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Lesson Transcript

Consuelo: Buongiorno a tutti.
Marco: Marco here. Absolute Beginner Season 1 Lesson 9: If It’s Made in Italy, It’s Gotta be Good. Hello and welcome to the Absolute Beginner Season 1 at ItalianPod101.com where we study modern Italian in a fun educational format.
Consuelo: So brush up on the Italian that you started learning long ago or start learning today.
Marco: Thanks for being here with us for this lesson. Consuelo, what are we looking at in this lesson?
Consuelo: In today’s class we will focus on the present indicative of verbs ending in –ere.
Marco: This conversation takes place in a shop.
Consuelo: This conversation is between Melissa and Alessio.
Marco: The speakers are friends, therefore, they will be speaking informally. Let’s listen to the conversation.

Lesson conversation

Alessio: Cosa leggi?
Melissa: Leggo l'etichetta di questa maglia.
Alessio: Perché?
Melissa: Perché per me è importante sapere se è fatta in Italia.
Alessio: Ah, è vero. Hai ragione!
Marco: Let’s here it slowly now.
Consuelo: Ciao
Alessio: Cosa leggi?
Melissa: Leggo l'etichetta di questa maglia.
Alessio: Perché?
Melissa: Perché per me è importante sapere se è fatta in Italia.
Alessio: Ah, è vero. Hai ragione!
Marco: And now, with a translation.
Alessio Cosa leggi?
Marco What are you reading?
Melissa Leggo l'etichetta di questa maglia.
Marco I'm reading the label of this shirt.
Alessio Perché?
Marco Why?
Melissa Perché per me è importante sapere se è fatta in Italia.
Marco Because for me it's important to know whether it is made in Italy.
Alessio Ah, è vero. Hai ragione!
Marco Ah, that's true. You're right!
Marco: Consuelo, do you usually check labels of a piece of clothing before buying it?
Consuelo: I have to confess, I don’t. But I think it’s a good way to recognize goods of a certain quality.
Marco: Made in Italy is always a guarantee of excellent products, don’t you think?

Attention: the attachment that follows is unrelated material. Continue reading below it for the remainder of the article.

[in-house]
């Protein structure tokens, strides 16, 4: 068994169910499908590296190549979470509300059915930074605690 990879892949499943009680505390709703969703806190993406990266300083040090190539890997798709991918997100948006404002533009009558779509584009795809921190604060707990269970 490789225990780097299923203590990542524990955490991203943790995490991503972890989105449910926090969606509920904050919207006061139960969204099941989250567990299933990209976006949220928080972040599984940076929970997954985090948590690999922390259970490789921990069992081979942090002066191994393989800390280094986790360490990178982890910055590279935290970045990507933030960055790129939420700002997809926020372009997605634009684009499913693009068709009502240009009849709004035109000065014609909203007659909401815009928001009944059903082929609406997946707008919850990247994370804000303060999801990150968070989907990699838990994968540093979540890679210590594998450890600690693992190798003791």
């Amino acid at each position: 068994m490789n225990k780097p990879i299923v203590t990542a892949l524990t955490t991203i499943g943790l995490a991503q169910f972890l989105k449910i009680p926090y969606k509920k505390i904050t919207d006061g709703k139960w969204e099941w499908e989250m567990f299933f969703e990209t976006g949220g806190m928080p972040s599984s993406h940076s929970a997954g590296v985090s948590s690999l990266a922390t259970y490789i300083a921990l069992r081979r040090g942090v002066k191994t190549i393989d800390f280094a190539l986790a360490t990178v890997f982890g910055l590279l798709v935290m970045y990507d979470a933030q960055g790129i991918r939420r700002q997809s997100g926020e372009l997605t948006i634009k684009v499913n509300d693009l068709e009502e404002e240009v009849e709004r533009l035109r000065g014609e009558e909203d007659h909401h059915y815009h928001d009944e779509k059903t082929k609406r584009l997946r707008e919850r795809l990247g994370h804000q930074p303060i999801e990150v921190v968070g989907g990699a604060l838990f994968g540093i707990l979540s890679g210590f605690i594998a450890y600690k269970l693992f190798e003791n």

Consuelo: Of course, but you know Marco even if you read “Made in Italy,” it doesn’t necessarily mean that it is 100 percent made in Italy.
Marco: What do you mean?
Consuelo: Some goods, they are developed and assembled by an Italian business company can legally earn the label, “Made in Italy.”
Marco: Ah, that’s interesting. Thank you, Consuelo.
Consuelo: Yes. If more than a certain percentage of a product’s material and manufactory is done in Italy, it can use “Made in Italy” on its label.
Marco: Let’s take a look at the vocabulary for this lesson. The first word we shall see is?
Consuelo leggere [natural native speed]
Marco to read
Consuelo leggere [slowly - broken down by syllable]
Consuelo leggere [natural native speed]
Consuelo etichetta [natural native speed]
Marco label
Consuelo etichetta [slowly - broken down by syllable]
Consuelo etichetta [natural native speed]
Consuelo maglia [natural native speed]
Marco shirt
Consuelo maglia [slowly - broken down by syllable]
Consuelo maglia [natural native speed]
Consuelo perché [natural native speed]
Marco why
Consuelo perché [slowly - broken down by syllable]
Consuelo perché [natural native speed]
Consuelo importante [natural native speed]
Marco important
Consuelo importante [slowly - broken down by syllable]
Consuelo importante [natural native speed]
Consuelo sapere [natural native speed]
Marco to know
Consuelo sapere [slowly - broken down by syllable]
Consuelo sapere [natural native speed]
Marco: Consuelo, what word are we studying today?